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aortic stenosis


  • this condition mainly presents in the elderly and is the most common heart valve disease in the elderly
  • those with calcified biscuspid valves which accounts for 30-40% of cases, often present at age 40-60yrs
  • AS affects 2% of those over 65yrs
  • severe AS affects 5% of those over the age of 70yrs
  • see also supravalvular aortic stenosis (SVAS) which is a congenital heart defect which occurs in 1 in 20,000 newborns worldwide due to mutations in the ELN gene which is inherited as AD pattern or develops as a spontaneous mutation


  • congenital biscuspid aortic valve
    • affects 1-2% of the population
    • 35% will develop severe complications such as aortic stenosis, aortic regurgitation, SBE, ascending aorta aneurysms and aortic dissection
    • they calcify prematurely (usually presenting aged 40-60yrs) causing calcific aortic valvular disease and thus aortic stenosis
    • genetic causes 1):
      • Andersons syndrome with mutations in the gene KCNJ2
      • non-syndromic familial cases due to mutations in either:
        • NOTCH1
        • GATA5
        • SMAD6
  • calcification of a normal valve
    • atherosclerosis hence risk factors are:
    • there may be a genetic predisposition - 13% of the population have 1 single nucleotide polymorphism (SNP) rs10455872 in the lipoprotein(a) (LPA) locus which has been linked to CAVD thus an unusual type of cholesterol called Lp(a) — that is not normally screened for in current clinical practice — appears to be a cause of aortic valve disease 2)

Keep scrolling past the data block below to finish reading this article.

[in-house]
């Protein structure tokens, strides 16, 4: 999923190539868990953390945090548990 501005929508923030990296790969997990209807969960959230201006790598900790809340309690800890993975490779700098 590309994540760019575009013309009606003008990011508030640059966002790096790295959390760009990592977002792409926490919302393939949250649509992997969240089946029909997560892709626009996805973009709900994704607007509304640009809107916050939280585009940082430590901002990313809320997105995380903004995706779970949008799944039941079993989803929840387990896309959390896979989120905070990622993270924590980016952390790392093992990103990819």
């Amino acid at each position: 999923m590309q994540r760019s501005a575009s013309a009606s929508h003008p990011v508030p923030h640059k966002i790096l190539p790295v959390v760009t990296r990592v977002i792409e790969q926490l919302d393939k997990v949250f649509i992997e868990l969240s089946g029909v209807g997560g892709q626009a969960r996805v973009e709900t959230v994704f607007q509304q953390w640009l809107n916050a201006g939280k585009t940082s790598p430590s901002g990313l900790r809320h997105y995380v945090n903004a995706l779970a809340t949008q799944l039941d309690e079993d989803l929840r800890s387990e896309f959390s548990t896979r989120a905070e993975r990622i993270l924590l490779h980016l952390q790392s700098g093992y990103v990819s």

• risk of aortic stenosis is doubled when patients had a first degree relative with aortic stenosis and tends to occur earlier in life, but the risk was 8x in those who also had ischaemic heart disease (IHD) which gives its own 4x risk factor for those without a FH of aortic stenosis 3)

Clinical features

  • most patients are asymptomatic for many years until it becomes more severe
  • decreased exercise tolerance
  • exertional dizziness or syncope
  • chest pain on exertion
  • auscultation may reveal:
    • a harsh, crescendo-decrescendo murmur in systole (best heard in right 2ICS) that radiates to the carotids
    • soft S2
    • S4 at apex
    • early systolic ejection click
    • may also have aortic_regurgitation
  • sustained, heaving apex beat
  • precordial thrill
  • pulses are slowly rising and delayed
  • BP has narrow pulse pressure
  • CXR may show:
    • LVH and possible LA enlargement
    • narrowing of retrocardiac space on lateral view
    • if calcified this may be visible
  • associated conditions
    • Heyde's syndrome: angiodysplasia of the colon and lower GIT bleeding
    • may cause a form of von Willebrand disease by breaking down its associated coagulation factor due to turbulence around the valve
    • extension of calcification into conduction system may cause LBBB


  • echocardiogram
    • the normal aortic valve area is 3-4 cm2 and normal gradient is < 25mmHg
    • severe AS occurs when the aortic valve area (AVA) falls below 1.0 cm2 4) and mean gradient > 40mmHg


  • surgery if symptomatic
  • it is no longer a recommendation for antibiotic prophylaxis to prevent SBE unless prosthetic heart valves, PH endocarditis, or certain congenital forms.


  • without surgery, there is a >50% mortality in first 5 years (90% by 10 years) after it becomes symptomatic hence valve replacement surgery is usually indicated once it becomes symptomatic
aortic_stenosis.txt · Last modified: 2019/03/16 21:12 (external edit)